On dates when guys ask why I don’t drink, there were a few times where I opened up about what I went through. They freaked out and never called me again. Do you know why? STIGMA – they probably envisioned me looking dirty with torn clothing laying on the side of the road with a needle in my arm, got grossed out, and ran. When the truth is I snorted it in a bathroom in normal clothes, just like they do with cocaine on a typical Friday night. So while they are snorting cocaine and I am completely sober no alcohol or anything, they sit there and judge me. It’s ridiculous.

 

 

 
Another contributing factor to heroin addicts not getting help is that because of the stigma, they get a defeatist attitude. They think “well I’ve already ruined my life, I’ll never get a job, everyone will judge me, everyone will always see me this way.” Without hope, what is there? I believe that if we break the stigma and let people know that it’s ok and that their life can get much better, maybe more people would get help.

 

 

 

I believe the key contributing factor that can help addicts see this is to hear from addicts who conquered it and now lead an amazing life. People like myself. This is talked about all the time in meetings, but what about the people who don’t make it to a meeting? Who don’t make it to treatment to hear about it? Out in the “real world” everyone is terrified to mention it. So the stigma stays, and addicts continue to feel hopeless.

 

 

I have over 4 years sober and so many blessings and great things have come into my life, and I am a better person than I have ever been before. But even when you used to use – you are still perceived negatively by some. This has to change. And I think it will the more we talk about it and the less forbidden this stigma becomes. The strength that it took for me to overcome something like that, and to give up common social hobbies such as drinking and smoking weed, makes me more unstoppable than ever before. If you are in active addiction – don’t try to get clean on your own! Ask for help! Because once you get the help and change your life, you too can develop a special kind of strength that comes from enduring and overcoming something like this.

 

 

 

It’s hard as hell, yes, but when you get to the other side your life will turn out amazing, just like it was always meant to be, and then you can help others. Because I can guarantee there is something in your story, in your experience that will change the life of another struggling addict.

 

 

The more people talk about it, the more other people will feel comfortable talking about it, the more people feel comfortable talking about it, the more awareness it will spread and the more the stigma will be broken and lives will be changed, and more importantly, kept!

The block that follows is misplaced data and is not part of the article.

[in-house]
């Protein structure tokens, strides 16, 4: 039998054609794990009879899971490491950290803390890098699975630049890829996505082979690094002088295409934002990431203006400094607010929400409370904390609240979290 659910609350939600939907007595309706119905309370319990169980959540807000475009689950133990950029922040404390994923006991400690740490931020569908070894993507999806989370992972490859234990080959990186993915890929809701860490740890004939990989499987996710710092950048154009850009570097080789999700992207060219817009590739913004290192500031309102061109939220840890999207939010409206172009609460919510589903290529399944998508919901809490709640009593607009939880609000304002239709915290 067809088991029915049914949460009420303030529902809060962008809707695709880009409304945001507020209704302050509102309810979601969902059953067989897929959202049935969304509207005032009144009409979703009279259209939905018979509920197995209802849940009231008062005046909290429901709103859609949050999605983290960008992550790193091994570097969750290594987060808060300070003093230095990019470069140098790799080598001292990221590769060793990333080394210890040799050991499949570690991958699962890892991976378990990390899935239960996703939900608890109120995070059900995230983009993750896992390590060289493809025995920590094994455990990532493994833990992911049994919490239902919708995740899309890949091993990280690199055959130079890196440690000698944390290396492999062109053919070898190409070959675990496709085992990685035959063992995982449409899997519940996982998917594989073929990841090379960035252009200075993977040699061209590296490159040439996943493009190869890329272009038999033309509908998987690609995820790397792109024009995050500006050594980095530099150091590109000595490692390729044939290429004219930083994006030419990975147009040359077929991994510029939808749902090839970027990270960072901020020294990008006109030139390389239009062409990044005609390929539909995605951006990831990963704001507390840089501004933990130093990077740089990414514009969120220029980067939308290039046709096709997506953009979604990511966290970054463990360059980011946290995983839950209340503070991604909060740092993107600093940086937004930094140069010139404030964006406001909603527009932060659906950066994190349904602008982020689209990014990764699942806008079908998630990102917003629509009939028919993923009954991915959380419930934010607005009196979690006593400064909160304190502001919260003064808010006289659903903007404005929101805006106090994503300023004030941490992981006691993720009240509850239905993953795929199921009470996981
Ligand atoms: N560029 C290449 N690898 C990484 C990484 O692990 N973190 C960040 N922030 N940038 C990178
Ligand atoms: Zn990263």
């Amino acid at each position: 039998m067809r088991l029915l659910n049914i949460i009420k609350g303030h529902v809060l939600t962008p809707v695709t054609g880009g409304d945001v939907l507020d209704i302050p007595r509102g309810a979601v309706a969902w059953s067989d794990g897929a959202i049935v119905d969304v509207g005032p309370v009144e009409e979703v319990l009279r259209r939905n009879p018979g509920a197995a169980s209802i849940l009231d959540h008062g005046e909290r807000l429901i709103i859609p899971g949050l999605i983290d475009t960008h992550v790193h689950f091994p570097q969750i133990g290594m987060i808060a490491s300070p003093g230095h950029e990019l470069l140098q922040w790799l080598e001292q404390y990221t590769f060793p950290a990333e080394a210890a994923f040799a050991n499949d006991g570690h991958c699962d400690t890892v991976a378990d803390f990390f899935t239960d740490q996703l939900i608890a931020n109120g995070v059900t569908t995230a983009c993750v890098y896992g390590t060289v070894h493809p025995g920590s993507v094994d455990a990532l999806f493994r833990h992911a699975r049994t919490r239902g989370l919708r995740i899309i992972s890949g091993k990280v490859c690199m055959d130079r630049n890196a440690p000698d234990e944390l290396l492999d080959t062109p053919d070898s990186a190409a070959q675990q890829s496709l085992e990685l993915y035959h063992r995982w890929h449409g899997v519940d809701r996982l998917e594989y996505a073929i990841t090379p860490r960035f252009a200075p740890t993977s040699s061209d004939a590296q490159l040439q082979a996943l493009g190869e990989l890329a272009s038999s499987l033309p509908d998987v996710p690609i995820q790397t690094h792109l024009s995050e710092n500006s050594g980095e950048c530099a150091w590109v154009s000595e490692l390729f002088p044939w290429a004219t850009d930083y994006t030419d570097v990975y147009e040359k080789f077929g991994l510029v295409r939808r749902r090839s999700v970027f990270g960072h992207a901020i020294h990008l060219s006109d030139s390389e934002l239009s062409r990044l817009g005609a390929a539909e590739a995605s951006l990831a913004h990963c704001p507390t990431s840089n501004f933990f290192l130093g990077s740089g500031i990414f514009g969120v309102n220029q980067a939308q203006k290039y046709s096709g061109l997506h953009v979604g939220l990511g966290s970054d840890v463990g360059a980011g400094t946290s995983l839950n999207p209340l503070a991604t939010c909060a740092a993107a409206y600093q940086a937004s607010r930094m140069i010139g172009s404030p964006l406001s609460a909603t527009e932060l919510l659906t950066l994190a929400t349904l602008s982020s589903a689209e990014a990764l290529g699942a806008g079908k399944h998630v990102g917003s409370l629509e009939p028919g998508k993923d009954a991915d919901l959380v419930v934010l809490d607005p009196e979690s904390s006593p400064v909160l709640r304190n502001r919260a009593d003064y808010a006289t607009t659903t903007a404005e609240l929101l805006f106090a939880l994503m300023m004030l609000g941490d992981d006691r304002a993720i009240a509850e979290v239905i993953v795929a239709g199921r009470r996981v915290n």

The irony of it all, is that after I wrote this article I almost didn’t post it. I thought maybe if people read this I will lose all credibility over an emotionally vulnerable period in my past where I made a bad decision. But then I realized – if I do that, I would be giving in to the stigma, which is precisely what I am encouraging people NOT to do! See, that’s how insane the stigma is, it’s so strong that even I let it affect me whilst writing about breaking it! Crazy!

 

 

 

The video in the link below is a story covered by 11 Alive News. It’s raw and intense and I highly advise everyone to watch it! I grew up in this area and the prevalence of it is unreal, but, like they say in the video, the only people who seem to know about it are the addicts themselves, who hide out of shame, and the police who arrest them, who claim to know nothing. The moms of addicts who had their life taken from them know as well, but unfortunately they knew too late. The reason only addicts know, is because the only way a person will let you know they are using is if they see that you are too, because they are the only people they don’t feel shame around.

 

 

So start talking people! Don’t be afraid! If someone judges you for talking about it then they aren’t someone you want to have in your life, and they are only contributing to the growing shame and destruction. I think a partial contributor to the stigma is that we allow the judgement of others to keep us quiet. I had to overcome my very own fear of that in the last 30 minutes. Will you overcome yours?

 

 

#sobermovement #sobrietyissexy #recovery #nomorestigma #speakup

 

​watch video here 

 

One Response

Leave a Reply

Your email address will not be published. Required fields are marked *